Hepatitis B virus

Hepatitis B virus (HBV) is a circular DNA virus endemic in many parts of the world. It is a risk factor for the development of hepatocellular carcinoma (HCC).

Acute HBV infection is most often subclinical and asymptomatic. Symptomatic patients (~33%) may experience fever, nausea and/or jaundice. Rarely (1%) it causes acute liver failure 3.

The most common route of transmission is regionally-dependent. In endemic areas, vertical transmission from mother to child is more common. In other areas, contaminated needles, blood products, and unprotected sex is more common.

  • genotype A: sub-Saharan Africa
  • genotype B: Japan and East Asia
  • genotype C: China, Korea, Japan, Southeast Asia
    • most closely associated with HCC 2
  • genotype D: Eastern Europe, North Africa, Russia, Middle East, India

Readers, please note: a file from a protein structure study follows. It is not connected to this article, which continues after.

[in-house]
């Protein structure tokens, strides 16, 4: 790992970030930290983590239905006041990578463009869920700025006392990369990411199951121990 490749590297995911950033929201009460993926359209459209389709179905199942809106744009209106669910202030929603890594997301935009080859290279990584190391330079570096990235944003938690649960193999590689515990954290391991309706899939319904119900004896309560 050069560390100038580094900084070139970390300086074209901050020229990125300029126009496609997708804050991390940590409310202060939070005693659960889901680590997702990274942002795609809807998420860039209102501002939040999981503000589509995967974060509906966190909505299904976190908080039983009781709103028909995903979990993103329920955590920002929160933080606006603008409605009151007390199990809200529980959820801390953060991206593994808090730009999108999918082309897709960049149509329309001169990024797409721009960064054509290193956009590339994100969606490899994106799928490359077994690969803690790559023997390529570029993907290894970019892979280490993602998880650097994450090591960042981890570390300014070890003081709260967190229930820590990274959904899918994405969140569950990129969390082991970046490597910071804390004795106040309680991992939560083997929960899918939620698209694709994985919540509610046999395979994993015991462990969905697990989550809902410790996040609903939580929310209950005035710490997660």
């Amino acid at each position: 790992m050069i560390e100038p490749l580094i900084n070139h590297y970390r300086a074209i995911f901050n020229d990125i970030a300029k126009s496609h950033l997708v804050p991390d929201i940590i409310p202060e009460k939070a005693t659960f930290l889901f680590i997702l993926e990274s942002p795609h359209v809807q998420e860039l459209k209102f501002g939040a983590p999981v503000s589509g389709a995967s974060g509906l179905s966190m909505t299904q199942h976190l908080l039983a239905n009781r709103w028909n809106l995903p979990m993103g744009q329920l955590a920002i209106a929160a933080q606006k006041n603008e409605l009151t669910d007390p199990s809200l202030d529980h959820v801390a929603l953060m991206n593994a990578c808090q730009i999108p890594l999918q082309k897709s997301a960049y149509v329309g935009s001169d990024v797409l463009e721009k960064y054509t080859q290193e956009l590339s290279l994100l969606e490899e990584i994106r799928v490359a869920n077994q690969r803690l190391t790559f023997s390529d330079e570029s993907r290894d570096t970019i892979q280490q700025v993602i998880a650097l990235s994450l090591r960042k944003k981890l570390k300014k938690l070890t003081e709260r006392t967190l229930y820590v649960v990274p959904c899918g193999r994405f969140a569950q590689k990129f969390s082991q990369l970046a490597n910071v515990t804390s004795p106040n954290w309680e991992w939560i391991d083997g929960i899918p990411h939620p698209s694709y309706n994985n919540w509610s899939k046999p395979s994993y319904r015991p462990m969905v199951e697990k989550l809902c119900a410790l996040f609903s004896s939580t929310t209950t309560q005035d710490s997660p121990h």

• genotype E: West Africa
  • genotypes F, G, H: Central and South America

Vaccination programs have been effective in many parts of the world to decrease the incidence of disease.

Patients with chronic hepatitis B may benefit from a hepatocellular carcinoma screening program.

Acute infection with the hepatitis B virus may result in acute hepatitis.

Chronic infection with hepatitis B is a risk factor for the development of hepatocellular carcinoma (HCC). The patient may either be cirrhotic or non-cirrhotic.

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Article information

rID: 34504
Synonyms or Alternate Spellings:
  • Hep B
  • HBV

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